The Ultimate Guide to Wedding Invitations: Everything You Need to Know
Planning a wedding is a huge job by anyone's standard, with so many details to think through. Facilities, finding the perfect dress, meals, wedding parties, and even events outside of the wedding itself, and that's just the beginning of the list. The main point of all of the work and planning is your marriage of course, but there are so many family and friends who are going to be there to join you in your celebration.
Here is a list of things learned through experience on how to plan your guest list and invitations, from formal etiquette to newer traditions, looks and styles, wording, and hopefully just about anything else you may want to know. Happy planning!
The Guest List
Before you get to send out the invitations, you have to figure out where they're going. The guest list determines a lot about your wedding. The number of people who attend will affect your budget, the feeling of the wedding, and how and where you can hold the party. A few considerations for you:
- The budget will determine something about the list if yours is set very definitely. If your heart is set on a catered seated dinner, you won't be able to invite as many people as if you're happy with a more casual affair.
- The venue will determine a great deal. Do you love that little historic church that seats a hundred? That gives you a pretty good number to work with. If the number of people is more important to you, figure out your guest list and then look for a church/site to accommodate the number you expect.
- Consider relationships. Family should always make your list if the relationship is healthy, and of course within reason. If you have fifty second cousins, and haven't seen any of them in the past twenty years, it's not necessary to have them all if you want to keep your wedding small. But those aunts and uncles who you've spent time with since you were a baby should definitely make the list, even the eccentric ones who tell the embarrassing stories about you. As far as friends and acquaintances go, that's more up to your discretion but don't burn any bridges that you may need to cross again someday.
- Traditionally, there is one attendant in the bridal party for every 75-100 guests. While this rule isn't hard and fast, if you are going strictly traditional it may be something to consider.
Contents of the Invitation
There are lots of components to a wedding invitation. Information about events, hotels, registries, and of course the actual invitation. Here are a few details, some of which are optional:
- The invitation itself. See the next section for the details it should contain.
- Response Card: this is a small card that simply asks for the number of guests who will be attending. Usually it is either a postcard or comes with a small envelope, both of which should be stamped. With the rise in popularity of the wedding website as a way to RSVP, these are not strictly necessary but are a considerate part of an invitation, especially to a more formal wedding.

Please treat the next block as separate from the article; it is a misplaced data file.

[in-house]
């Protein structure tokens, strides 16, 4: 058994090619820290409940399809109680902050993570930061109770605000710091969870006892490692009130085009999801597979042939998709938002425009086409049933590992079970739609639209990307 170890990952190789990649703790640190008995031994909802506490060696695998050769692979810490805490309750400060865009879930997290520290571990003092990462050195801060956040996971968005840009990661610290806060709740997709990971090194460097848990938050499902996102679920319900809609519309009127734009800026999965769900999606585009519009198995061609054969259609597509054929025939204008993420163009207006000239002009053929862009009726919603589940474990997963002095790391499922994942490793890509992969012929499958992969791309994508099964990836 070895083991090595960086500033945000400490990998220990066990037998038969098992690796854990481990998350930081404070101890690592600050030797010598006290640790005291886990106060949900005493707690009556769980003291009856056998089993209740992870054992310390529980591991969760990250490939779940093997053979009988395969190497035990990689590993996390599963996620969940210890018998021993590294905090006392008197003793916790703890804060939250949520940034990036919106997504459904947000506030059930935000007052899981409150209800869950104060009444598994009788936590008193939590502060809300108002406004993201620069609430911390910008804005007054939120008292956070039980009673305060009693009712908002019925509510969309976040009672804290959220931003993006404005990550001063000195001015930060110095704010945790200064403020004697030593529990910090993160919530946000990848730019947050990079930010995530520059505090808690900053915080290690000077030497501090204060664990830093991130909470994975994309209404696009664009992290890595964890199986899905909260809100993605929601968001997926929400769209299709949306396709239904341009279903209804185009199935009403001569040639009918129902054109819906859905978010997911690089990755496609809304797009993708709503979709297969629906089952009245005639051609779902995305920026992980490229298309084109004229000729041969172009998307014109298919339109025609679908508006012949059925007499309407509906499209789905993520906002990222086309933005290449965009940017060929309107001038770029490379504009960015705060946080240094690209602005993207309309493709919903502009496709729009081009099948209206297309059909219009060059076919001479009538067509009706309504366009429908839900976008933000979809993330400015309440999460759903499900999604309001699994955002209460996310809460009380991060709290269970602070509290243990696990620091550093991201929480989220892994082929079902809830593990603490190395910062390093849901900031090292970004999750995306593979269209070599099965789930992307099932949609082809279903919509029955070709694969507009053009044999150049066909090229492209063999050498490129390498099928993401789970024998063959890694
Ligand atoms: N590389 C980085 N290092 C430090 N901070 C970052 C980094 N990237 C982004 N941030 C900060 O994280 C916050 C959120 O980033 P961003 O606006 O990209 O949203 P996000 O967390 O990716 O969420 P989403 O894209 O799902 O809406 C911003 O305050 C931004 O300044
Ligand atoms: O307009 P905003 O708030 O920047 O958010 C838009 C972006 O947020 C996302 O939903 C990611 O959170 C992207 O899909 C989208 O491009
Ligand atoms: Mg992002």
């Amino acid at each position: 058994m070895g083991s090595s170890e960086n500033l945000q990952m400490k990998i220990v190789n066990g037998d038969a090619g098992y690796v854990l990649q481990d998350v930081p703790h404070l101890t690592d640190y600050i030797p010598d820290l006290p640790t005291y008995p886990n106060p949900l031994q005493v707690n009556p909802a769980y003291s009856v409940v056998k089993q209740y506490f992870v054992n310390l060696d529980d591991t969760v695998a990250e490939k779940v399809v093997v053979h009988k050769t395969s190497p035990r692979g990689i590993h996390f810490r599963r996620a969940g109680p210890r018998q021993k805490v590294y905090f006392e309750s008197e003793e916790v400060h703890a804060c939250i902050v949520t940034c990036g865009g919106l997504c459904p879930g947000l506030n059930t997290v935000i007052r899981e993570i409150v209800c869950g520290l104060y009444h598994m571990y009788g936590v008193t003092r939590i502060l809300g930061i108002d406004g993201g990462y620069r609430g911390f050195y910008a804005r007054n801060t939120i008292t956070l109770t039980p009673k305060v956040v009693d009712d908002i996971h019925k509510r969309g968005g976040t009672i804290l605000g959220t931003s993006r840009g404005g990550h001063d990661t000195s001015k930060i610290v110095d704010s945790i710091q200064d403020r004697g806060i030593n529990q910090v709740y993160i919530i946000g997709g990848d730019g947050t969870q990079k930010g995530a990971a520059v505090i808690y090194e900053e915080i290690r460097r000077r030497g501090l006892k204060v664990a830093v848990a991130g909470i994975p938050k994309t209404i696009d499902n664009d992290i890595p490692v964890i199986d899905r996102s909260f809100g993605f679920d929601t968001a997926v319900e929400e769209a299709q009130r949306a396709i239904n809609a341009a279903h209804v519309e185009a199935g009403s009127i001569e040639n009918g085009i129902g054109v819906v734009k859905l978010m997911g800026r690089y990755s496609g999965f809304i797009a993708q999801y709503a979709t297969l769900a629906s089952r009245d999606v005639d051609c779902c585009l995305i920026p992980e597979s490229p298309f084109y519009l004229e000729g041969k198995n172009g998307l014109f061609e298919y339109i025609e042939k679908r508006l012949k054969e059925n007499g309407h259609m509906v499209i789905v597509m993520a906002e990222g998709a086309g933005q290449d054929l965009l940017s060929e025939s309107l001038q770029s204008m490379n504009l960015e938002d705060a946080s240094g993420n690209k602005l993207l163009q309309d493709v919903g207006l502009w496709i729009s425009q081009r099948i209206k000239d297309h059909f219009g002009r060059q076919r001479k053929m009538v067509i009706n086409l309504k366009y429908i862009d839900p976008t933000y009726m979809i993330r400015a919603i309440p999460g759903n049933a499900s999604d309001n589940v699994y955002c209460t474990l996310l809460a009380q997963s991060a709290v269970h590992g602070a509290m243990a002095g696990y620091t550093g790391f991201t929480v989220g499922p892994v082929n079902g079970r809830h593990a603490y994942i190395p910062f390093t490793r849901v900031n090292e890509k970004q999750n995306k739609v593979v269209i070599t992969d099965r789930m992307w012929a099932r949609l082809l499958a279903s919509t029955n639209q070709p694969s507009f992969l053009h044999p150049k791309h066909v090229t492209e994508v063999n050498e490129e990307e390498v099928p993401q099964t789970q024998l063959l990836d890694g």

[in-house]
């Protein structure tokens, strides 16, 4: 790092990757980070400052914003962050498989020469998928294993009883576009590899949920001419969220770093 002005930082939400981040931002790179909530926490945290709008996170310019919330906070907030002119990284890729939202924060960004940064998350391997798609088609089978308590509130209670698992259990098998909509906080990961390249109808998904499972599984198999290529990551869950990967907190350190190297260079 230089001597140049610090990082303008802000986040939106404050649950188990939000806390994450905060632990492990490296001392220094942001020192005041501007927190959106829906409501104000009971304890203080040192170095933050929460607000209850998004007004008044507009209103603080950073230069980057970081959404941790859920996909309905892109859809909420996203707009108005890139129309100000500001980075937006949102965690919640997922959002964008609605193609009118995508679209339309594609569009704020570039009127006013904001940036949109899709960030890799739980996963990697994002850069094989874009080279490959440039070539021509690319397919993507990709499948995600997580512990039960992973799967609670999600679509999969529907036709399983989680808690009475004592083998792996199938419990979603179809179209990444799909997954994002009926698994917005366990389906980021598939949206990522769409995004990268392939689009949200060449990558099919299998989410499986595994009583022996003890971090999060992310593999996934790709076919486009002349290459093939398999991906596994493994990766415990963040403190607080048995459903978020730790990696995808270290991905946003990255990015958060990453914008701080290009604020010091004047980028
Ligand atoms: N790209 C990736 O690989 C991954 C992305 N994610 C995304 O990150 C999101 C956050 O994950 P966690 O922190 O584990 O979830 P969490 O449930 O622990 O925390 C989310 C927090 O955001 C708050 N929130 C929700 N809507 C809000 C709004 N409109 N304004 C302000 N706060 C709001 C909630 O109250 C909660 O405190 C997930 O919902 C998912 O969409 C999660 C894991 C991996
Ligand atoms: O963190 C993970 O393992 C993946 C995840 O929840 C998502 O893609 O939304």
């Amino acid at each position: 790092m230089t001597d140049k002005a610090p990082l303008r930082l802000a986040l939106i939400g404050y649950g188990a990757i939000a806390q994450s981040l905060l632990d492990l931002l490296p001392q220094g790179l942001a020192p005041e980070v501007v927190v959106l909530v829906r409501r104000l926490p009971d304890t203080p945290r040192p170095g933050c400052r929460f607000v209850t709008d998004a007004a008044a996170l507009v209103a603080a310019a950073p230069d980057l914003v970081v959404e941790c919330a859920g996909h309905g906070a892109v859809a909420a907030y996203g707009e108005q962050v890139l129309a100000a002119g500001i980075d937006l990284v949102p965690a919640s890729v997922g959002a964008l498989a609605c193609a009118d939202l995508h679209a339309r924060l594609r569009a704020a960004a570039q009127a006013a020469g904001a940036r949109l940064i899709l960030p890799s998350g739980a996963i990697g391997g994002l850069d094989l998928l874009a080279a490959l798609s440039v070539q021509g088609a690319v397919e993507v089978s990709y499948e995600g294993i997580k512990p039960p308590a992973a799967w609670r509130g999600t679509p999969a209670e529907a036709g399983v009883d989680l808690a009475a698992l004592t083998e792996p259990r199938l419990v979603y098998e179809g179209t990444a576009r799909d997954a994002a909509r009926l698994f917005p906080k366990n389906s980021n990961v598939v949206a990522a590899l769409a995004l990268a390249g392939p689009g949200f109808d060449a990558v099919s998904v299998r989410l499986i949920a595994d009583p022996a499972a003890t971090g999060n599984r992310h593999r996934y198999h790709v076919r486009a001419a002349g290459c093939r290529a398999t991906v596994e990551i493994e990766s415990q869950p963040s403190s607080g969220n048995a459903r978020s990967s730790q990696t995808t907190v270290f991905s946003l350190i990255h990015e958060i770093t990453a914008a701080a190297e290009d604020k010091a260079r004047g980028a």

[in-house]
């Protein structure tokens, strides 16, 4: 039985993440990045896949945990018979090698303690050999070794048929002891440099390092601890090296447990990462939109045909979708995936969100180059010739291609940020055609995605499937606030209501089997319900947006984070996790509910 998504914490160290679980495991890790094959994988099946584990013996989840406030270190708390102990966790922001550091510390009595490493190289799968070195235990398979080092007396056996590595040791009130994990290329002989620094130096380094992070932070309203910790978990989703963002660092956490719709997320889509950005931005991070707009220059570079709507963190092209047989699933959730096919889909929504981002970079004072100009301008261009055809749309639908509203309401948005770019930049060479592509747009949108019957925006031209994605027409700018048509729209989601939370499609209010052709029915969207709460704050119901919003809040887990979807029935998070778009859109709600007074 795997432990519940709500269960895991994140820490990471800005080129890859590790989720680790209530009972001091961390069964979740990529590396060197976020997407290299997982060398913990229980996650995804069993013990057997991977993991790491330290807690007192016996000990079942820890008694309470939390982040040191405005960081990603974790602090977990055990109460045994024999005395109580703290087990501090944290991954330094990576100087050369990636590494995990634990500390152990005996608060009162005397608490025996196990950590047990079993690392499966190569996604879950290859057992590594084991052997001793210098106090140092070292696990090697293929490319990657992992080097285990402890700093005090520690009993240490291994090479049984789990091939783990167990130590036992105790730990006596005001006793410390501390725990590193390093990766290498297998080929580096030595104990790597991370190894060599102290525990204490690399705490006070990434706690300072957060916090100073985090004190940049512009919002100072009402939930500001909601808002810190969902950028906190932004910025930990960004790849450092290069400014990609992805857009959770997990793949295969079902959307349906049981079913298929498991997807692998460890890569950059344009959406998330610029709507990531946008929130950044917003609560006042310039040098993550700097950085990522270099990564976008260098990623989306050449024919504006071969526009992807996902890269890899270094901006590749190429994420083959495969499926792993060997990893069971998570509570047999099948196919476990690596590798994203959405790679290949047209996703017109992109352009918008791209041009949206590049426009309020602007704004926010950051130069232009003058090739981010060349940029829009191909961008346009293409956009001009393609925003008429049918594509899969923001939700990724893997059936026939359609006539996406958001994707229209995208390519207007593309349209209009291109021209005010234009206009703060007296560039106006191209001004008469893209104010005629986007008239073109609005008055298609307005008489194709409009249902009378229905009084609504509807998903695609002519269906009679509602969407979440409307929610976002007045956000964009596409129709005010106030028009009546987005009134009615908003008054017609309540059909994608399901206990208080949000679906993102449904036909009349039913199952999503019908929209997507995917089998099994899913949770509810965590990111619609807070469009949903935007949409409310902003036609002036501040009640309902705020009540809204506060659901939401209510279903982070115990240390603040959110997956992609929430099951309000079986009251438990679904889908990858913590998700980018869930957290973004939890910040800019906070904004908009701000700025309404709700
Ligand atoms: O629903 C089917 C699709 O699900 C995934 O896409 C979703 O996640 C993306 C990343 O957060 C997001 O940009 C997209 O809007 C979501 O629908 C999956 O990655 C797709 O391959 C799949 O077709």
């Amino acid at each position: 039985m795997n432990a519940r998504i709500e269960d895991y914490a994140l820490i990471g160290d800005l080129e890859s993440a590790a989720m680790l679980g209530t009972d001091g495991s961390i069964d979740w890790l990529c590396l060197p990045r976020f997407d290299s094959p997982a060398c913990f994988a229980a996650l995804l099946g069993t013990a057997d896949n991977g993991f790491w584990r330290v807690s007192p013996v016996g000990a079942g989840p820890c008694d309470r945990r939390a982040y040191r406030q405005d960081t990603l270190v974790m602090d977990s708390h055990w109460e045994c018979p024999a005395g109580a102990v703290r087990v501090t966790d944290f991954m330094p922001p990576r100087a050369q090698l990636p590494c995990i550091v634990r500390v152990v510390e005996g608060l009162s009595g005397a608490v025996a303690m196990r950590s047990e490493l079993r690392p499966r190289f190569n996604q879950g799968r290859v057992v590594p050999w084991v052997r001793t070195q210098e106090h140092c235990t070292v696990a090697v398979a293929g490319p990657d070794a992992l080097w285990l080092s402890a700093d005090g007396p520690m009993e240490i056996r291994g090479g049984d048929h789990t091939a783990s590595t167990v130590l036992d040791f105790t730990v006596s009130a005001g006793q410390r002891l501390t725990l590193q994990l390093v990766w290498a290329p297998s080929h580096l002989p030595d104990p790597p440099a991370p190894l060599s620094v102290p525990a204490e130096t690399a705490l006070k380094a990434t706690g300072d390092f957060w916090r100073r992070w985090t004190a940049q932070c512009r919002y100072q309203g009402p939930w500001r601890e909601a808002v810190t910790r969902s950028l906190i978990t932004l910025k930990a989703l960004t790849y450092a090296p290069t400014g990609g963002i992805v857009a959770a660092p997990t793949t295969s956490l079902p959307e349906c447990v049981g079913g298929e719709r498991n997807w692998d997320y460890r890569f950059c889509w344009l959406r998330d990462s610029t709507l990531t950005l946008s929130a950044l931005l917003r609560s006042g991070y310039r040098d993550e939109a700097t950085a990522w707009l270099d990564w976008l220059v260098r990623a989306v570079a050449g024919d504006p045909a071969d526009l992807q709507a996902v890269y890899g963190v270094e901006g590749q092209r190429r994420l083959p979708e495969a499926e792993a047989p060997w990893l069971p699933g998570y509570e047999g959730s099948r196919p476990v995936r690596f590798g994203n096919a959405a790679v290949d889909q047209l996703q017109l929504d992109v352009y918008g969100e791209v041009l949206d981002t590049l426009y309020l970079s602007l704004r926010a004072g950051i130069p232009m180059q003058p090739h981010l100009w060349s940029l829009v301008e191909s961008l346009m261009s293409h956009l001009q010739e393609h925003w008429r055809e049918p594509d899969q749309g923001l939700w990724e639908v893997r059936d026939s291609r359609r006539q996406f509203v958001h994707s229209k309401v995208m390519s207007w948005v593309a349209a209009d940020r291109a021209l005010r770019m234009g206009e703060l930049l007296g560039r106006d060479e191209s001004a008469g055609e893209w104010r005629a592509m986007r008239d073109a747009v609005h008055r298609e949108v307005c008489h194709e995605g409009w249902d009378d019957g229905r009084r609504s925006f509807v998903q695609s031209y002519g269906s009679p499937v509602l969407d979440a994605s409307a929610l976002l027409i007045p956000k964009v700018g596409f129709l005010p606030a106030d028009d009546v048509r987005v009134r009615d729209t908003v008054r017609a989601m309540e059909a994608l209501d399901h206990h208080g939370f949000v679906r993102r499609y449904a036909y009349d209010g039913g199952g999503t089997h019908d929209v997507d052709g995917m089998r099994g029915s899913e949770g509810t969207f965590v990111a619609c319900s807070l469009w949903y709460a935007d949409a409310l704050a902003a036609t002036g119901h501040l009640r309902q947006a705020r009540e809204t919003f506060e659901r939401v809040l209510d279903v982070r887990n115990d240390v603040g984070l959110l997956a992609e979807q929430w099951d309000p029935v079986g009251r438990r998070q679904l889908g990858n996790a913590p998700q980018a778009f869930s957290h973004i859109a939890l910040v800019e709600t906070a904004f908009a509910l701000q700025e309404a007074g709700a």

- Extra Events: Often there are social gatherings for out of town guests, informal gatherings, and other events that your guests will need information about. Including a card with all of the details.
- Pictures: If you like, add in an engagement picture for your guests to keep. It's a thoughtful gesture, but not a necessary one.
- Registry Information: Letting your guests know where you've registered can be extremely helpful for them, so include an extra bit of paper informing them.
This is where things can get very complicated. How to word the invitation? What's proper for a formal wedding, what's allowable for something more relaxed? Here's a few guidelines that will hopefully make it simpler for you.
- Who's hosting the wedding? If your or parents or the groom's are footing the bulk of the bill, it's only considerate that the invitations be issued in their name, with the traditional "Mr. and Mrs. John Smith invite you to the wedding of their daughter Susie to Mr. Bob White", etc.
But if you and your fiancée are paying for it, it's up to you who's stated to be inviting the guests, as in "Susie Smith and Bob White invite you to their wedding", etc.
- Formal titles don't have to be used, especially for an informal wedding. I.e., "John and Jane Smith invite you" versus "Mr. and Mrs. John Smith invite you."
- Because it is your wedding, your name and the grooms are often on their own lines, often in a more ornate font. If you still carry your parent's name, and they are listed as hosts then you don't have to repeat your last name if you don't wish.
- After the names, list the name of the location of the wedding. If it's in a church, requesting the honor of someone's presence is preferred over simply requesting the pleasure of their company in a more secular location. Address can be added, especially for smaller, more obscure locations.
- The time and date should be next. A.m. and p.m. markings are only necessary for weddings at 8, 9, or 10 o'clock to avoid confusion. It is entirely up to you whether you spell out numbers or use numerals in the date and time, with the first being more traditional and the second more efficient. The year is also not necessary unless you wish to keep the invitation for a keepsake.
- Information on the reception should be listed at the end of the invitation or on a separate card. If your reception is in the same place as the ceremony, it's only necessary to say "reception immediately following." If it is in a different location, include this information as well as the type of reception if it isn't a dinner.
A wedding should be a joy-filled, happy occasion for everyone, and especially you. So choose who you want to share it with you, and make it as enjoyable as you can.
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